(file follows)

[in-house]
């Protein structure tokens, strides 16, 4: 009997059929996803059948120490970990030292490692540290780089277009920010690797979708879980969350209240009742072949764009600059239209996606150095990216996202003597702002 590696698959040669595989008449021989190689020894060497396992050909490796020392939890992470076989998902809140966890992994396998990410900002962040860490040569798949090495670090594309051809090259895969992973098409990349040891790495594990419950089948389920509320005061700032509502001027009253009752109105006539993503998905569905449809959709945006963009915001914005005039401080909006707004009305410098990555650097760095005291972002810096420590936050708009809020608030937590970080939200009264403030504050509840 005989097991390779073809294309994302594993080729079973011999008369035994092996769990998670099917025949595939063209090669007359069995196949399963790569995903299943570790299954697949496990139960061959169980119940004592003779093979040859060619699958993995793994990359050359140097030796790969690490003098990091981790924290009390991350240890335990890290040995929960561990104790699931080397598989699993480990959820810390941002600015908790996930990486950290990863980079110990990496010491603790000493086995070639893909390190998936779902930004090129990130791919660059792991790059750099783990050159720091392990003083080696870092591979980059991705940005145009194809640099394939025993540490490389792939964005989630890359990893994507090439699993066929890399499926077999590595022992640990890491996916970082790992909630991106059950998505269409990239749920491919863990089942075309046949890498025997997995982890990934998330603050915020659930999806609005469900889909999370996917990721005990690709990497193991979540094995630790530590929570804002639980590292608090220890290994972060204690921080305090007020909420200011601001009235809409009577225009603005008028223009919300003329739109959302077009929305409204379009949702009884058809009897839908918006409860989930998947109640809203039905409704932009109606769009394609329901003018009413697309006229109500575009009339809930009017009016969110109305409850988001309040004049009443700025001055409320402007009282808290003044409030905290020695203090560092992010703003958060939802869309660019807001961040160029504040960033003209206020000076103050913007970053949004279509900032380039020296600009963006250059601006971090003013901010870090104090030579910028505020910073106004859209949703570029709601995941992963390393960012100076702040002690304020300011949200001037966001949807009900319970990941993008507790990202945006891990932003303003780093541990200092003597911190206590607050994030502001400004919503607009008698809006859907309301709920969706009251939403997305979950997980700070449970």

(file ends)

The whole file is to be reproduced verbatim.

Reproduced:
[in-house]
């Protein structure tokens, strides 16, 4: 009997059929996803059948120490970990030292490692540290780089277009920010690797979708879980969350209240009742072949764009600059239209996606150095990216996202003597702002 590696698959040669595989008449021989190689020894060497396992050909490796020392939890992470076989998902809140966890992994396998990410900002962040860490040569798949090495670090594309051809090259895969992973098409990349040891790495594990419950089948389920509320005061700032509502001027009253009752109105006539993503998905569905449809959709945006963009915001914005005039401080909006707004009305410098990555650097760095005291972002810096420590936050708009809020608030937590970080939200009264403030504050509840 005989097991390779073809294309994302594993080729079973011999008369035994092996769990998670099917025949595939063209090669007359069995196949399963790569995903299943570790299954697949496990139960061959169980119940004592003779093979040859060619699958993995793994990359050359140097030796790969690490003098990091981790924290009390991350240890335990890290040995929960561990104790699931080397598989699993480990959820810390941002600015908790996930990486950290990863980079110990990496010491603790000493086995070639893909390190998936779902930004090129990130791919660059792991790059750099783990050159720091392990003083080696870092591979980059991705940005145009194809640099394939025993540490490389792939964005989630890359990893994507090439699993066929890399499926077999590595022992640990890491996916970082790992909630991106059950998505269409990239749920491919863990089942075309046949890498025997997995982890990934998330603050915020659930999806609005469900889909999370996917990721005990690709990497193991979540094995630790530590929570804002639980590292608090220890290994972060204690921080305090007020909420200011601001009235809409009577225009603005008028223009919300003329739109959302077009929305409204379009949702009884058809009897839908918006409860989930998947109640809203039905409704932009109606769009394609329901003018009413697309006229109500575009009339809930009017009016969110109305409850988001309040004049009443700025001055409320402007009282808290003044409030905290020695203090560092992010703003958060939802869309660019807001961040160029504040960033003209206020000076103050913007970053949004279509900032380039020296600009963006250059601006971090003013901010870090104090030579910028505020910073106004859209949703570029709601995941992963390393960012100076702040002690304020300011949200001037966001949807009900319970990941993008507790990202945006891990932003303003780093541990200092003597911190206590607050994030502001400004919503607009008698809006859907309301709920969706009251939403997305979950997980700070449970």